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Older Persons in Emergencies – Considerations for Action and Policy Development

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The increasing population of older people has drawn attention to the need to revise humanitarian policies to adequately serve this group’s basic living and health requirements. In 1999, the UNHCR announced the International Year of Older Persons with the observation that “older refugees have been invisible for too long”. In a multi-country study of older people in emergencies,2 HelpAge International concluded that “if invisibility, exclusion
and powerlessness are common themes emerging from the experience of older people, then consultation, inclusion and empowerment through partnership have emerged as the primary indicators for best practice.”

From a health perspective, it is important to recognize the needs of older persons and to develop appropriate policies to promote emergency health care. Yet it is equally critical to assess and prepare for demographic and health trends that determine the shape of future emergencies. By 2050, the prevalence of disability in some developing countries is projected to rise by 400% as the population ages. An epidemiological transition also is shifting the burden of disease from communicable to noncommunicable diseases. In 1996, deaths in developing countries attributable to communicable and noncommunicable diseases were 41.5% and 49.8%, respectively; yet this is expected to shift to 11.7% and 76.8% by 2020. Health planners must make allowances for the years of disability that accompany many noncommunicable diseases (e.g. loss of mobility after a stroke). In developing countries, the old-age dependency ratio in 2020 is expected to reach 11 (ratio of persons 65 and over to persons aged 15–64), up from 7.6 in 1998.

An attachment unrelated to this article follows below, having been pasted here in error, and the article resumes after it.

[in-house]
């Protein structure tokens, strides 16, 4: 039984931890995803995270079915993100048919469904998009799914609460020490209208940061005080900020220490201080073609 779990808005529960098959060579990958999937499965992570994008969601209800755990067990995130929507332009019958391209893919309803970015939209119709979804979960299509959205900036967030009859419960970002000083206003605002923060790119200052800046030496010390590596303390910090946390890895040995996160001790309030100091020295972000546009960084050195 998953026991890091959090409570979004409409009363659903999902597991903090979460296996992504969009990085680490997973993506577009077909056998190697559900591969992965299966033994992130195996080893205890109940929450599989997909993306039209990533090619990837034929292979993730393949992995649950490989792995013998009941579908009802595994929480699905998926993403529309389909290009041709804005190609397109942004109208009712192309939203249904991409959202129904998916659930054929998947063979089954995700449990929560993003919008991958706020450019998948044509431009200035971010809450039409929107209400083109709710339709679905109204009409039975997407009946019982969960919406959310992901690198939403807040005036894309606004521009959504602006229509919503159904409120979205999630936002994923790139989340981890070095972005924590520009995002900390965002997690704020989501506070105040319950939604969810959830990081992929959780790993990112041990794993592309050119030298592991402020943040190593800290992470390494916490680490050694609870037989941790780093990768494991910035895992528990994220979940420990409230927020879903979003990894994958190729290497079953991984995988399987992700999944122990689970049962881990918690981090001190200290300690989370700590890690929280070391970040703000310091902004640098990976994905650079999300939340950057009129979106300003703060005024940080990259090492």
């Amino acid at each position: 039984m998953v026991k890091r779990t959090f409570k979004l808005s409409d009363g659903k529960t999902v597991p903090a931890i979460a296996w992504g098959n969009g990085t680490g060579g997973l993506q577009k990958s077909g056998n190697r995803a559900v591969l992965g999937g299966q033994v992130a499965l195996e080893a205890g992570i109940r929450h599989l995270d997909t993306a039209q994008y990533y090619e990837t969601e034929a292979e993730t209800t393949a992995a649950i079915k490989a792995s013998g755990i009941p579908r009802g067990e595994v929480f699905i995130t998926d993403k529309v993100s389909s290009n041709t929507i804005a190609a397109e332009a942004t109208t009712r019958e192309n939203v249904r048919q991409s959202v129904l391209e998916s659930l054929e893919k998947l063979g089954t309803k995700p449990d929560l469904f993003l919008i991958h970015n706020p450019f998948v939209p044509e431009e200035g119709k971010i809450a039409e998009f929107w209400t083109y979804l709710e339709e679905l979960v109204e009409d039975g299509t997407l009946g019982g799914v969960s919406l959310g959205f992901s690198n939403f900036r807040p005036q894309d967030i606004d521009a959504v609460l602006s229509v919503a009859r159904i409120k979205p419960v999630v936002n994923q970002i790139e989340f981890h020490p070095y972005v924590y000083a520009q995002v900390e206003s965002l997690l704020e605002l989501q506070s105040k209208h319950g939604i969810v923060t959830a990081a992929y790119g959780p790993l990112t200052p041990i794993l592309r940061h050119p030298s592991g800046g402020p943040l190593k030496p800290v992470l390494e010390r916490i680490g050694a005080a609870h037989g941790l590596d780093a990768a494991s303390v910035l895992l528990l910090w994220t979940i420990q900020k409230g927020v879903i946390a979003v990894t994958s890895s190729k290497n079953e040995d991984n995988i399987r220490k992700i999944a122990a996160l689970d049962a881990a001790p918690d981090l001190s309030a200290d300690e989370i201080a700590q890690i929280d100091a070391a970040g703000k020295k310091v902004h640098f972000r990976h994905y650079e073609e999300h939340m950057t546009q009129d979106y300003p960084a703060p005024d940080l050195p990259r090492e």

Emergency health policy and programming will also need to take into account probable shifts in health care strategies. Modernization and urbanization, as well as shifting values regarding family care for older people, has contributed to a marked breakdown of community and intergenerational support mechanisms (14). As increasing numbers of frail older people become both dependent and isolated, there is mounting pressure in some countries towards their institutionalization. Emerging care and support models may take various forms, including community-based care and health maintenance approaches, but all will require strategies to protect older people during emergencies.

Read the full WHO report here.